Federal lawmakers have been talking about their desire for bipartisan legislation on infrastructure since before President Trump’s inauguration. This April, a meeting between Mr. Trump and Democratic leaders produced a $2 trillion figure for an undefined infrastructure package.
That price tag alone guarantees more involvement and control from Washington, which has not demonstrated an abundance of competence over the years. The president would do better to avoid engaging in an unwinnable bidding war with big-spending Democrats and instead focus on deregulation, which would boost infrastructure investment from the private sector along with state and local governments.
A Heritage Foundation analysis shows how the president and Congress can work together to implement spending and regulatory reforms that would unlock more than $1 trillion in additional infrastructure value without adding another cent to deficits or raising taxes.
The private sector and state and local governments currently own and maintain most of the nation’s roads, airports and utilities. The vast majority of infrastructure serves limited areas and specific populations. In general, the people who benefit the most should be the ones who have ownership over infrastructure and who assume the costs.
Proposals from congressional Democrats have repeatedly sought to turn the funding and ownership structure upside down by imposing federal control over more of the nation’s infrastructure.
Supporters of the “Green New Deal,” for example, want to throw untold billions of dollars into rail projects that are incompatible with the nation’s geography and how most Americans live day to day.
The reality of the situation is this: America does not need $2 trillion in federally directed infrastructure spending, the country cannot afford ever-increasing budget deficits, and working families cannot stomach sharp tax increases.
Rather than find ways to spend even more taxpayer dollars at the federal level, U.S. leaders should focus on getting more value for those dollars.
While the best choice would be to return more responsibility and control over infrastructure from the federal government to the private sector and the states, there are several options available to get more bang for the buck on federal projects.
First, Congress should stop the wasteful diversion of massive amounts of gas tax money.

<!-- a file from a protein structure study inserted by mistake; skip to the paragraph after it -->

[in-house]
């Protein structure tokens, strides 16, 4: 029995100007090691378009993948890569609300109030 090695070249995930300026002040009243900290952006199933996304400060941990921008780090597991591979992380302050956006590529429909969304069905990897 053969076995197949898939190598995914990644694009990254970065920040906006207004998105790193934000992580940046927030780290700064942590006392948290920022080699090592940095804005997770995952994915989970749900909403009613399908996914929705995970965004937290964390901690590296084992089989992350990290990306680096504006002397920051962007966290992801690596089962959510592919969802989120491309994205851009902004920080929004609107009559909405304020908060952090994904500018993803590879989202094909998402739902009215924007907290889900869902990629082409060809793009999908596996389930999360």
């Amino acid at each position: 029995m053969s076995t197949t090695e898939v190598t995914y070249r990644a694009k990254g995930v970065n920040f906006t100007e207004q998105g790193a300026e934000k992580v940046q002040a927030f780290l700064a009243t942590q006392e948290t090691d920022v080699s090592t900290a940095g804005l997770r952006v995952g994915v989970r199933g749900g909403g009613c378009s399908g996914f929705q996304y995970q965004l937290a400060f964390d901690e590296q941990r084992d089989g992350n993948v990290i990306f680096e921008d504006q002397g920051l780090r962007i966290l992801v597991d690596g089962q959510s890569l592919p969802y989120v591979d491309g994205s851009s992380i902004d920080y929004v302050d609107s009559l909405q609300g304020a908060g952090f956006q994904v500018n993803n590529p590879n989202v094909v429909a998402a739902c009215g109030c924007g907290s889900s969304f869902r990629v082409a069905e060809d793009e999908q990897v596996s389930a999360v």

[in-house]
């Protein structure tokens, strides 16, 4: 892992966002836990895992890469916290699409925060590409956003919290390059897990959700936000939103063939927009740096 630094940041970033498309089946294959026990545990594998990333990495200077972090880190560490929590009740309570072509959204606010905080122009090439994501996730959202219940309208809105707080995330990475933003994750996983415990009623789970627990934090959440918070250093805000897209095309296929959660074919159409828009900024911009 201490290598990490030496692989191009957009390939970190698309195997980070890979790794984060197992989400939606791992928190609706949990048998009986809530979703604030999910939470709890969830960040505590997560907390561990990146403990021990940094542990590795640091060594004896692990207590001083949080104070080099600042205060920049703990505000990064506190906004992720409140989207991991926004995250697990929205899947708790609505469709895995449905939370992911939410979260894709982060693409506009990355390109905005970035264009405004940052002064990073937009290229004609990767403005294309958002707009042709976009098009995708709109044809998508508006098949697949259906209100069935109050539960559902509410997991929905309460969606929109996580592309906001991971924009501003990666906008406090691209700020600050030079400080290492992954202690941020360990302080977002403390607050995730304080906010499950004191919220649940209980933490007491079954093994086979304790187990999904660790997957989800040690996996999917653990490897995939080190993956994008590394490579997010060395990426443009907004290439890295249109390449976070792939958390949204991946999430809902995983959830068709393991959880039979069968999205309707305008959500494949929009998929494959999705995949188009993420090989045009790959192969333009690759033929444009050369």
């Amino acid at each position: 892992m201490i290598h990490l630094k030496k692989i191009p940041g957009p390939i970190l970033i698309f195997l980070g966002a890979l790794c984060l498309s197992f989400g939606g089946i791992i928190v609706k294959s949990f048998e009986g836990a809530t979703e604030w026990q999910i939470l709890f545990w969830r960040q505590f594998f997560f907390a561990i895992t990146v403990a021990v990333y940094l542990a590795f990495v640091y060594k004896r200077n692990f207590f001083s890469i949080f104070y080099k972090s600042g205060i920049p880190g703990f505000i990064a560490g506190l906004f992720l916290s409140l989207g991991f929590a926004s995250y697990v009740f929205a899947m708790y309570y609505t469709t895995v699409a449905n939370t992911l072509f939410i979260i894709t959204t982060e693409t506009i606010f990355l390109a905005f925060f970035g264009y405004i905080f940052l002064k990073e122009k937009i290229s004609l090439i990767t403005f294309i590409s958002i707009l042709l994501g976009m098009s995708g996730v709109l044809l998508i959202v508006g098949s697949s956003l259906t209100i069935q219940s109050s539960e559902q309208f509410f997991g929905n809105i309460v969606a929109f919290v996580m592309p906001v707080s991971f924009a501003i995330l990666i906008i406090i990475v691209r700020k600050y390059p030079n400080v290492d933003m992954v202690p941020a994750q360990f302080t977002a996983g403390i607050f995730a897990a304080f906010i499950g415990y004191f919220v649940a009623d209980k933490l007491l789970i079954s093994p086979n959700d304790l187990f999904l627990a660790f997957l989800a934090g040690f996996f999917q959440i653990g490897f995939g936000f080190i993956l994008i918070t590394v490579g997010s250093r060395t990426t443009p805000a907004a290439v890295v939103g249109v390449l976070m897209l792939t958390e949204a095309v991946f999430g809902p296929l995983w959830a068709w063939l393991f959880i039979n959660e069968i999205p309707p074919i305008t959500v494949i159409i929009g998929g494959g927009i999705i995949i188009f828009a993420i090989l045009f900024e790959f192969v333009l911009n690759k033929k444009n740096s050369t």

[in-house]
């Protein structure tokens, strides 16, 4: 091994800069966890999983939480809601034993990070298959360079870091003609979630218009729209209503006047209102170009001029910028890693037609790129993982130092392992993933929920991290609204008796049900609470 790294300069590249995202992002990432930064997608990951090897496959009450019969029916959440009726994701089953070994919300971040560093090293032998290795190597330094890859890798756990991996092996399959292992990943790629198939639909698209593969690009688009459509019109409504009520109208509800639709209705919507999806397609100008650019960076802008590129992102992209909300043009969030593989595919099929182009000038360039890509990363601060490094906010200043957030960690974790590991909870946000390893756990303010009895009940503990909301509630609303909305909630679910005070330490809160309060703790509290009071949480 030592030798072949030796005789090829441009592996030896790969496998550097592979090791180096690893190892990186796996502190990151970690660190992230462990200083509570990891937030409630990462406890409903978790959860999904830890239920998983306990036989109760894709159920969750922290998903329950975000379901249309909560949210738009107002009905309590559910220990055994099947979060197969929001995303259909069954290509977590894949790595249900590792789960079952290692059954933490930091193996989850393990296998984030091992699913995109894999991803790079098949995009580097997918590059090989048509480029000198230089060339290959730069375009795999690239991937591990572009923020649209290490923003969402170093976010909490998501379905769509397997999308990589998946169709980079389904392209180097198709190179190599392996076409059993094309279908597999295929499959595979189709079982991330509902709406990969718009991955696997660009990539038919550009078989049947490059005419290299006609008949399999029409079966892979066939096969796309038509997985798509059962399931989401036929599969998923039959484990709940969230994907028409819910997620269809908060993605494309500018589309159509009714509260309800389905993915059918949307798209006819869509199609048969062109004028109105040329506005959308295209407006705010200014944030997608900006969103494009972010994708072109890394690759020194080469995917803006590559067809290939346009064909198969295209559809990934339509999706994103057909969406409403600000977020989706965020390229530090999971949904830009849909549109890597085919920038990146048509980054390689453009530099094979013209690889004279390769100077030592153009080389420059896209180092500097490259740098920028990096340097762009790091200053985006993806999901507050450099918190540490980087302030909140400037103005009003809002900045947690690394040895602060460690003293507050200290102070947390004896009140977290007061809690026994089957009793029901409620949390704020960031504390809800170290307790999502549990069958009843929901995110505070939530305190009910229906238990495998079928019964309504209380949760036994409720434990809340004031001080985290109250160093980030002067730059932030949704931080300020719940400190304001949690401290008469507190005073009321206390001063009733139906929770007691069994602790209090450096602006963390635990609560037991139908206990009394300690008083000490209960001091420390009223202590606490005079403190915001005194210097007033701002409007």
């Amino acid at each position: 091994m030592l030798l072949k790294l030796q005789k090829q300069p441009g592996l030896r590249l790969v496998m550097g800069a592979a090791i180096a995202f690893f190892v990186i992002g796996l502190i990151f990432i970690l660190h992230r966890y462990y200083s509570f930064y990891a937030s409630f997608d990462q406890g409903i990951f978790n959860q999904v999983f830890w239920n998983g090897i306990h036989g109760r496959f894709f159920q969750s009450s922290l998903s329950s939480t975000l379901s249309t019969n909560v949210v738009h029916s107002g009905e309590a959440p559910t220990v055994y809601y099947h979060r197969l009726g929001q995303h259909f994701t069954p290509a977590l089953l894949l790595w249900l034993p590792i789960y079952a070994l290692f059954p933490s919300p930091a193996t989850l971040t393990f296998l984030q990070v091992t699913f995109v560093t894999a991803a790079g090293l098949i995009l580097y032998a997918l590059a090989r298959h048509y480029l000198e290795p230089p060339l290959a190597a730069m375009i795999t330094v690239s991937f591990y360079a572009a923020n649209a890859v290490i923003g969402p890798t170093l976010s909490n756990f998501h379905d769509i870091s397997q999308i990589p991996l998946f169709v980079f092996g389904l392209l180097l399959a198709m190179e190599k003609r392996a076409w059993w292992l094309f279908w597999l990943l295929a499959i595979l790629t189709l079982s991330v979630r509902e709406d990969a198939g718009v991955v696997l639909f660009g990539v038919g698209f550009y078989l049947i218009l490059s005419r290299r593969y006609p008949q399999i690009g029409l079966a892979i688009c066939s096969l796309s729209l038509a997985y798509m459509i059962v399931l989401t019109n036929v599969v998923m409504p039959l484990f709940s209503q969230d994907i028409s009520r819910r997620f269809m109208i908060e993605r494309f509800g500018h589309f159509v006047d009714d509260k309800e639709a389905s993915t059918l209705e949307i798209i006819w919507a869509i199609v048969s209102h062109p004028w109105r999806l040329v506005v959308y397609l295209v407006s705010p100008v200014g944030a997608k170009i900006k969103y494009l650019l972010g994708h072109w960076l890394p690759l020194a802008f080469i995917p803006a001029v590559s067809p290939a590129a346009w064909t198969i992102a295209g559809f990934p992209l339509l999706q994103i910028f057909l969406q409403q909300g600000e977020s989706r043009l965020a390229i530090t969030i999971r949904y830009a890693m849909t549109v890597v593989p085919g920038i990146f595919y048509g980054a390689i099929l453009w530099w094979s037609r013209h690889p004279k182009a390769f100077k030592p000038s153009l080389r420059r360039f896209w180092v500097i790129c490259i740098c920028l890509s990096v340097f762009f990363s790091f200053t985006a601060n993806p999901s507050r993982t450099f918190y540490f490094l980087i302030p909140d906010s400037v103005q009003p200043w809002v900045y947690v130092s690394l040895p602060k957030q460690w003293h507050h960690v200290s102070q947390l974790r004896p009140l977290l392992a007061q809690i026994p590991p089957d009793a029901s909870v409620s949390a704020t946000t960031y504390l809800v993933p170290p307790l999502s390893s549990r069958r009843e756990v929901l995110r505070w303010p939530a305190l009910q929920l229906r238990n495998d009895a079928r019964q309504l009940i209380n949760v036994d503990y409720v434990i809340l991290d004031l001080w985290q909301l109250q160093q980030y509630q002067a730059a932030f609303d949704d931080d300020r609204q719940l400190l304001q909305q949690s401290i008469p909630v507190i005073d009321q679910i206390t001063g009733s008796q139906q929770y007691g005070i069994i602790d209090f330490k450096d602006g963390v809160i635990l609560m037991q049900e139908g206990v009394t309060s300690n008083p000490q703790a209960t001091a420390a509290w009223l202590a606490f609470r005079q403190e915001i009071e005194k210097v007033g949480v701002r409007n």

The Highway Trust Fund, which receives federal gas tax revenue, runs chronic deficits. Congress has caused this, primarily by spending 28 cents of every dollar in the fund on urban transit, metro area planning, ferryboat terminals, bike paths and other local programs instead of maintaining roads and bridges, to the detriment of the drivers who pay the gas tax.
City residents who use transit should be responsible for paying for it. Focusing gas tax revenue on roads would go a long way toward shoring up the federal Highway Trust Fund.
Second, Congress and the administration can act to eliminate rules that unnecessarily drive up the cost of infrastructure projects.
For example, when the federal government provides a grant to a state government, the Davis-Bacon Act dictates worker pay, inflating labor costs. Repealing Davis-Bacon would save billions of dollars every year.
Similarly, project labor agreements mandate collective bargaining agreements that cover work rules and hiring practices on federally funded projects, further increasing costs. This rule stems from President Obama’s Executive Order 13502, and Mr. Trump can overturn it.
Red tape also hinders privately funded infrastructure.
Duplicative reviews and permits tie down the energy sector in particular, costing the economy tens of billions of dollars per year. This often harms investments in renewable energy alongside fossil fuels. By streamlining the permitting process, environmental reviews could be addressed in more economical and efficient ways.
Rather than getting into an unwinnable contest with congressional Democrats over who wants to spend more, Mr. Trump should promote ways to improve the nation’s infrastructure by cutting red tape and reforming the Highway Trust Fund.
That would be a very good deal for America.
This piece originally appeared in The Washington Times